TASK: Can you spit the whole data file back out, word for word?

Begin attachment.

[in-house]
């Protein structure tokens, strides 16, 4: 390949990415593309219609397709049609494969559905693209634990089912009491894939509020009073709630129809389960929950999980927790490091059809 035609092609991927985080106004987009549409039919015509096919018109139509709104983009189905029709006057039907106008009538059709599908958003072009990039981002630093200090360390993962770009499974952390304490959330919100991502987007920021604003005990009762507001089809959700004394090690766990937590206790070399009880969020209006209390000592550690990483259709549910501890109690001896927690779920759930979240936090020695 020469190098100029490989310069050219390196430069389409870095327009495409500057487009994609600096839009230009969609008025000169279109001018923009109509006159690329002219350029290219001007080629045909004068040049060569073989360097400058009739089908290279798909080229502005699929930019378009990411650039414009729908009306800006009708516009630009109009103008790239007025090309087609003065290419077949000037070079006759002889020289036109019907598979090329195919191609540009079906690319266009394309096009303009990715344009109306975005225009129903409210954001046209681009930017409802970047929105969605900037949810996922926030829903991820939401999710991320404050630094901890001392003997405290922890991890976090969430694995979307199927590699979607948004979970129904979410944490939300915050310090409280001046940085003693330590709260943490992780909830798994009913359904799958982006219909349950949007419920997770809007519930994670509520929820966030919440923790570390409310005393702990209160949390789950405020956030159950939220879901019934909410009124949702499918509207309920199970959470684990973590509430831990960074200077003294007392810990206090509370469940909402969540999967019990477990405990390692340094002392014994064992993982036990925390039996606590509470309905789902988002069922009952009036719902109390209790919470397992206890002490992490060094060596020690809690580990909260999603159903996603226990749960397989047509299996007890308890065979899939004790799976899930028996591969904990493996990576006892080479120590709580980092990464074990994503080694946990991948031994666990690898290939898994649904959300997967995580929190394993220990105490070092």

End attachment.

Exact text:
[in-house]
């Protein structure tokens, strides 16, 4: 390949990415593309219609397709049609494969559905693209634990089912009491894939509020009073709630129809389960929950999980927790490091059809 035609092609991927985080106004987009549409039919015509096919018109139509709104983009189905029709006057039907106008009538059709599908958003072009990039981002630093200090360390993962770009499974952390304490959330919100991502987007920021604003005990009762507001089809959700004394090690766990937590206790070399009880969020209006209390000592550690990483259709549910501890109690001896927690779920759930979240936090020695 020469190098100029490989310069050219390196430069389409870095327009495409500057487009994609600096839009230009969609008025000169279109001018923009109509006159690329002219350029290219001007080629045909004068040049060569073989360097400058009739089908290279798909080229502005699929930019378009990411650039414009729908009306800006009708516009630009109009103008790239007025090309087609003065290419077949000037070079006759002889020289036109019907598979090329195919191609540009079906690319266009394309096009303009990715344009109306975005225009129903409210954001046209681009930017409802970047929105969605900037949810996922926030829903991820939401999710991320404050630094901890001392003997405290922890991890976090969430694995979307199927590699979607948004979970129904979410944490939300915050310090409280001046940085003693330590709260943490992780909830798994009913359904799958982006219909349950949007419920997770809007519930994670509520929820966030919440923790570390409310005393702990209160949390789950405020956030159950939220879901019934909410009124949702499918509207309920199970959470684990973590509430831990960074200077003294007392810990206090509370469940909402969540999967019990477990405990390692340094002392014994064992993982036990925390039996606590509470309905789902988002069922009952009036719902109390209790919470397992206890002490992490060094060596020690809690580990909260999603159903996603226990749960397989047509299996007890308890065979899939004790799976899930028996591969904990493996990576006892080479120590709580980092990464074990994503080694946990991948031994666990690898290939898994649904959300997967995580929190394993220990105490070092």